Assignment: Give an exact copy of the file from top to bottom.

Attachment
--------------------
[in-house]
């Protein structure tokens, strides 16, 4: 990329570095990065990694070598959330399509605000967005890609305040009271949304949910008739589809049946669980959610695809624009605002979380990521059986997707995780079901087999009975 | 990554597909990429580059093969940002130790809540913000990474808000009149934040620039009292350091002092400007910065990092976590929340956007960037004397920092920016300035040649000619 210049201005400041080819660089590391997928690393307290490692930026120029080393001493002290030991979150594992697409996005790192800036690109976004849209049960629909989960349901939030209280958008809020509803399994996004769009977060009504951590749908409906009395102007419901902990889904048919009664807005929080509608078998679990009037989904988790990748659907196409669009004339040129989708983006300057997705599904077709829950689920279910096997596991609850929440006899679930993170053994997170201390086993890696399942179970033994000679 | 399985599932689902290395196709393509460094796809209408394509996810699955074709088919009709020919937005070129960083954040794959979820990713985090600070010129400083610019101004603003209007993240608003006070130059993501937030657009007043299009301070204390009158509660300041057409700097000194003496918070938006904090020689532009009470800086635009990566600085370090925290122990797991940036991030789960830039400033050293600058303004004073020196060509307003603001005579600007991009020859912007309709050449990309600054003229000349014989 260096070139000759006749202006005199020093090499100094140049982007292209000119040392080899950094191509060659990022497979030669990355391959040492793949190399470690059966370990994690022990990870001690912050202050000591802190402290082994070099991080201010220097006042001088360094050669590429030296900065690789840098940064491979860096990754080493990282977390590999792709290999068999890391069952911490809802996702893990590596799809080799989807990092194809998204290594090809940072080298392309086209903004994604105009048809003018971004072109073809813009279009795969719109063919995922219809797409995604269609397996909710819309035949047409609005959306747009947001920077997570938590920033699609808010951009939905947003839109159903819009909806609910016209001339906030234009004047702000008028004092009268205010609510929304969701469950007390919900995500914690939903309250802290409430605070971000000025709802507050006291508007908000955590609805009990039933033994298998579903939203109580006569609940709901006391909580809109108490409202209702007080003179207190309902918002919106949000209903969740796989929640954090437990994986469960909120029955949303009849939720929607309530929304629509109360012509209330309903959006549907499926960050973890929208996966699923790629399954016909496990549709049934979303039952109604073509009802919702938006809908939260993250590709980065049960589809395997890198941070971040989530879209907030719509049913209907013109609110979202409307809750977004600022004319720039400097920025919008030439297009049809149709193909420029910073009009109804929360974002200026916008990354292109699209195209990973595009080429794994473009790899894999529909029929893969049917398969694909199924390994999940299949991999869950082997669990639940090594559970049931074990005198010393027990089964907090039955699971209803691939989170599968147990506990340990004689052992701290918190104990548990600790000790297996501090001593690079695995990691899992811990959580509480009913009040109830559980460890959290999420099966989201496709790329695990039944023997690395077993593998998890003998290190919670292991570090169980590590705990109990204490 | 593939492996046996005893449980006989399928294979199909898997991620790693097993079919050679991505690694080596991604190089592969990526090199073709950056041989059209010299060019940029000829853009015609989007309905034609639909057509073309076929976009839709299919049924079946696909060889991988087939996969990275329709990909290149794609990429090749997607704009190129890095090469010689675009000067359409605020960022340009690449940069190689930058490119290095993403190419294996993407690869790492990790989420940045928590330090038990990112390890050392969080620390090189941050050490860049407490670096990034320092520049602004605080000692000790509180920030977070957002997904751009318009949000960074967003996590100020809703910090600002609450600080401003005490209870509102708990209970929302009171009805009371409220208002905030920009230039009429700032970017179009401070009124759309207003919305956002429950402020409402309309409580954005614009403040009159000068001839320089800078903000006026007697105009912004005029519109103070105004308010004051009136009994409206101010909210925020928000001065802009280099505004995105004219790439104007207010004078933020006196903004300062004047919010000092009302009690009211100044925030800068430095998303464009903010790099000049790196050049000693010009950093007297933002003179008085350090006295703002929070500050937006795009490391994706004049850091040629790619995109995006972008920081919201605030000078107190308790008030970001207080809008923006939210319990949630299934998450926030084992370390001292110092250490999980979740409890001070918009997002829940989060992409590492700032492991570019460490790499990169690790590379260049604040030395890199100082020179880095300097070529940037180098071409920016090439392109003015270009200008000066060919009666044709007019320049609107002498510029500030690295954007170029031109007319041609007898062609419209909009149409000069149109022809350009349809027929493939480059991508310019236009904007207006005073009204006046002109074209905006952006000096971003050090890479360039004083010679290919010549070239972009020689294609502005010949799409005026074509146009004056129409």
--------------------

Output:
[in-house]
């Protein structure tokens, strides 16, 4: 990329570095990065990694070598959330399509605000967005890609305040009271949304949910008739589809049946669980959610695809624009605002979380990521059986997707995780079901087999009975 | 990554597909990429580059093969940002130790809540913000990474808000009149934040620039009292350091002092400007910065990092976590929340956007960037004397920092920016300035040649000619 210049201005400041080819660089590391997928690393307290490692930026120029080393001493002290030991979150594992697409996005790192800036690109976004849209049960629909989960349901939030209280958008809020509803399994996004769009977060009504951590749908409906009395102007419901902990889904048919009664807005929080509608078998679990009037989904988790990748659907196409669009004339040129989708983006300057997705599904077709829950689920279910096997596991609850929440006899679930993170053994997170201390086993890696399942179970033994000679 | 399985599932689902290395196709393509460094796809209408394509996810699955074709088919009709020919937005070129960083954040794959979820990713985090600070010129400083610019101004603003209007993240608003006070130059993501937030657009007043299009301070204390009158509660300041057409700097000194003496918070938006904090020689532009009470800086635009990566600085370090925290122990797991940036991030789960830039400033050293600058303004004073020196060509307003603001005579600007991009020859912007309709050449990309600054003229000349014989 260096070139000759006749202006005199020093090499100094140049982007292209000119040392080899950094191509060659990022497979030669990355391959040492793949190399470690059966370990994690022990990870001690912050202050000591802190402290082994070099991080201010220097006042001088360094050669590429030296900065690789840098940064491979860096990754080493990282977390590999792709290999068999890391069952911490809802996702893990590596799809080799989807990092194809998204290594090809940072080298392309086209903004994604105009048809003018971004072109073809813009279009795969719109063919995922219809797409995604269609397996909710819309035949047409609005959306747009947001920077997570938590920033699609808010951009939905947003839109159903819009909806609910016209001339906030234009004047702000008028004092009268205010609510929304969701469950007390919900995500914690939903309250802290409430605070971000000025709802507050006291508007908000955590609805009990039933033994298998579903939203109580006569609940709901006391909580809109108490409202209702007080003179207190309902918002919106949000209903969740796989929640954090437990994986469960909120029955949303009849939720929607309530929304629509109360012509209330309903959006549907499926960050973890929208996966699923790629399954016909496990549709049934979303039952109604073509009802919702938006809908939260993250590709980065049960589809395997890198941070971040989530879209907030719509049913209907013109609110979202409307809750977004600022004319720039400097920025919008030439297009049809149709193909420029910073009009109804929360974002200026916008990354292109699209195209990973595009080429794994473009790899894999529909029929893969049917398969694909199924390994999940299949991999869950082997669990639940090594559970049931074990005198010393027990089964907090039955699971209803691939989170599968147990506990340990004689052992701290918190104990548990600790000790297996501090001593690079695995990691899992811990959580509480009913009040109830559980460890959290999420099966989201496709790329695990039944023997690395077993593998998890003998290190919670292991570090169980590590705990109990204490 | 593939492996046996005893449980006989399928294979199909898997991620790693097993079919050679991505690694080596991604190089592969990526090199073709950056041989059209010299060019940029000829853009015609989007309905034609639909057509073309076929976009839709299919049924079946696909060889991988087939996969990275329709990909290149794609990429090749997607704009190129890095090469010689675009000067359409605020960022340009690449940069190689930058490119290095993403190419294996993407690869790492990790989420940045928590330090038990990112390890050392969080620390090189941050050490860049407490670096990034320092520049602004605080000692000790509180920030977070957002997904751009318009949000960074967003996590100020809703910090600002609450600080401003005490209870509102708990209970929302009171009805009371409220208002905030920009230039009429700032970017179009401070009124759309207003919305956002429950402020409402309309409580954005614009403040009159000068001839320089800078903000006026007697105009912004005029519109103070105004308010004051009136009994409206101010909210925020928000001065802009280099505004995105004219790439104007207010004078933020006196903004300062004047919010000092009302009690009211100044925030800068430095998303464009903010790099000049790196050049000693010009950093007297933002003179008085350090006295703002929070500050937006795009490391994706004049850091040629790619995109995006972008920081919201605030000078107190308790008030970001207080809008923006939210319990949630299934998450926030084992370390001292110092250490999980979740409890001070918009997002829940989060992409590492700032492991570019460490790499990169690790590379260049604040030395890199100082020179880095300097070529940037180098071409920016090439392109003015270009200008000066060919009666044709007019320049609107002498510029500030690295954007170029031109007319041609007898062609419209909009149409000069149109022809350009349809027929493939480059991508310019236009904007207006005073009204006046002109074209905006952006000096971003050090890479360039004083010679290919010549070239972009020689294609502005010949799409005026074509146009004056129409």